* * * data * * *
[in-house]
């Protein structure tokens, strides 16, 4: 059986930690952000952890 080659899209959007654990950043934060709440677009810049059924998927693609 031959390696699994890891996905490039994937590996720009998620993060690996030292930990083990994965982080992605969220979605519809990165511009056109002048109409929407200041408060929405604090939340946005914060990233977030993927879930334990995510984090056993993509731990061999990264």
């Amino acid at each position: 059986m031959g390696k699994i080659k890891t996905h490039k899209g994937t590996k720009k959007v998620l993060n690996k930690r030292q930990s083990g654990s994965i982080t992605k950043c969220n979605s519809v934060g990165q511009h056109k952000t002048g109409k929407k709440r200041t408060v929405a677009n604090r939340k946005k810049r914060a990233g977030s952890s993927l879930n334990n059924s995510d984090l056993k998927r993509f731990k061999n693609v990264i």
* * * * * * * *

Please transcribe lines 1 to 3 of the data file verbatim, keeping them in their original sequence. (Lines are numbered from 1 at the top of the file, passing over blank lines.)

[in-house]
């Protein structure tokens, strides 16, 4: 059986930690952000952890 080659899209959007654990950043934060709440677009810049059924998927693609 031959390696699994890891996905490039994937590996720009998620993060690996030292930990083990994965982080992605969220979605519809990165511009056109002048109409929407200041408060929405604090939340946005914060990233977030993927879930334990995510984090056993993509731990061999990264």
């Amino acid at each position: 059986m031959g390696k699994i080659k890891t996905h490039k899209g994937t590996k720009k959007v998620l993060n690996k930690r030292q930990s083990g654990s994965i982080t992605k950043c969220n979605s519809v934060g990165q511009h056109k952000t002048g109409k929407k709440r200041t408060v929405a677009n604090r939340k946005k810049r914060a990233g977030s952890s993927l879930n334990n059924s995510d984090l056993k998927r993509f731990k061999n693609v990264i």